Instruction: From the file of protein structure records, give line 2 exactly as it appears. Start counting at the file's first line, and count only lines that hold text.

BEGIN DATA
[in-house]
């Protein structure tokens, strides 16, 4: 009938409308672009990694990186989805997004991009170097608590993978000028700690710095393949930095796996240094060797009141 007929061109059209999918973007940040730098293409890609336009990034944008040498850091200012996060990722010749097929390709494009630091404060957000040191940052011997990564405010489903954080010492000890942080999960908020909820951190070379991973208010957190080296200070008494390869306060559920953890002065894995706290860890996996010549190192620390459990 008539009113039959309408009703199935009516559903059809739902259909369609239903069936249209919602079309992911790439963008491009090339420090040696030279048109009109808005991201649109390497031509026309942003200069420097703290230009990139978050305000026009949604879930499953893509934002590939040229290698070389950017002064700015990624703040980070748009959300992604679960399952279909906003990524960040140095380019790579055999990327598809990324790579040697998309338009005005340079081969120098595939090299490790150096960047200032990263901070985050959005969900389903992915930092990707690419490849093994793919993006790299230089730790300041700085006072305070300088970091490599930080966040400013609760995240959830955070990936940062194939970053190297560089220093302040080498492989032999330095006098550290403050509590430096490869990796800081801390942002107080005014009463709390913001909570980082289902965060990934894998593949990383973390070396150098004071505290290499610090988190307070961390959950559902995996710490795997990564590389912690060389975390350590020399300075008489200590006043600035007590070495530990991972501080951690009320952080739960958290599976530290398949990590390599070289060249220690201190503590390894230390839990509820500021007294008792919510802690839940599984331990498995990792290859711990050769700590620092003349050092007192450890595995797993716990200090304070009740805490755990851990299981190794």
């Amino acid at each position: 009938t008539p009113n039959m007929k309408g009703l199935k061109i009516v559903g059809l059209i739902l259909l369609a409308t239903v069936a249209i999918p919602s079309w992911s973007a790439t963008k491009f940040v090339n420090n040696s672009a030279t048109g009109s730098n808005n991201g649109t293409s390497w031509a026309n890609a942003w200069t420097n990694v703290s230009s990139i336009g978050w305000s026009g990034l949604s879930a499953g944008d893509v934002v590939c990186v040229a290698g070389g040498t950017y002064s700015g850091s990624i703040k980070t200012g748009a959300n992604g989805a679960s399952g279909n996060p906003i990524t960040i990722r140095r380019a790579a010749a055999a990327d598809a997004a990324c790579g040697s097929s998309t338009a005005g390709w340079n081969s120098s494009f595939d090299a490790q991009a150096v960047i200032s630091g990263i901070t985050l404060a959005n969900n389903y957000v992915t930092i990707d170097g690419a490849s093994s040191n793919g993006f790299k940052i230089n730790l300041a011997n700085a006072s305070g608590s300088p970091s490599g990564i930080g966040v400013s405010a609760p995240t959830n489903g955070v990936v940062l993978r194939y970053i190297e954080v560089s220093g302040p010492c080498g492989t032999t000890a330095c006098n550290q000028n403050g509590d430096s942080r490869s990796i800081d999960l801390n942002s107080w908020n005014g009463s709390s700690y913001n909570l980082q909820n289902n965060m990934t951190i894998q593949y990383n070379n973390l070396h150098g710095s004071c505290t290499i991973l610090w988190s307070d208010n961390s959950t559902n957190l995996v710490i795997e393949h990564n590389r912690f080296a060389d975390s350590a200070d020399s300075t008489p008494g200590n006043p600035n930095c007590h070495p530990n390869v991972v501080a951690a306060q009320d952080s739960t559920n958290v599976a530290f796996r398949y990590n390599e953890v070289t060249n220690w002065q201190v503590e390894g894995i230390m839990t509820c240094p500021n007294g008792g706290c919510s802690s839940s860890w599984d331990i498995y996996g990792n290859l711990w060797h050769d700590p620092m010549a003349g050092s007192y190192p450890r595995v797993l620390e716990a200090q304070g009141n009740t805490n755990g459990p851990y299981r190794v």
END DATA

């Protein structure tokens, strides 16, 4: 009938409308672009990694990186989805997004991009170097608590993978000028700690710095393949930095796996240094060797009141 007929061109059209999918973007940040730098293409890609336009990034944008040498850091200012996060990722010749097929390709494009630091404060957000040191940052011997990564405010489903954080010492000890942080999960908020909820951190070379991973208010957190080296200070008494390869306060559920953890002065894995706290860890996996010549190192620390459990 008539009113039959309408009703199935009516559903059809739902259909369609239903069936249209919602079309992911790439963008491009090339420090040696030279048109009109808005991201649109390497031509026309942003200069420097703290230009990139978050305000026009949604879930499953893509934002590939040229290698070389950017002064700015990624703040980070748009959300992604679960399952279909906003990524960040140095380019790579055999990327598809990324790579040697998309338009005005340079081969120098595939090299490790150096960047200032990263901070985050959005969900389903992915930092990707690419490849093994793919993006790299230089730790300041700085006072305070300088970091490599930080966040400013609760995240959830955070990936940062194939970053190297560089220093302040080498492989032999330095006098550290403050509590430096490869990796800081801390942002107080005014009463709390913001909570980082289902965060990934894998593949990383973390070396150098004071505290290499610090988190307070961390959950559902995996710490795997990564590389912690060389975390350590020399300075008489200590006043600035007590070495530990991972501080951690009320952080739960958290599976530290398949990590390599070289060249220690201190503590390894230390839990509820500021007294008792919510802690839940599984331990498995990792290859711990050769700590620092003349050092007192450890595995797993716990200090304070009740805490755990851990299981190794």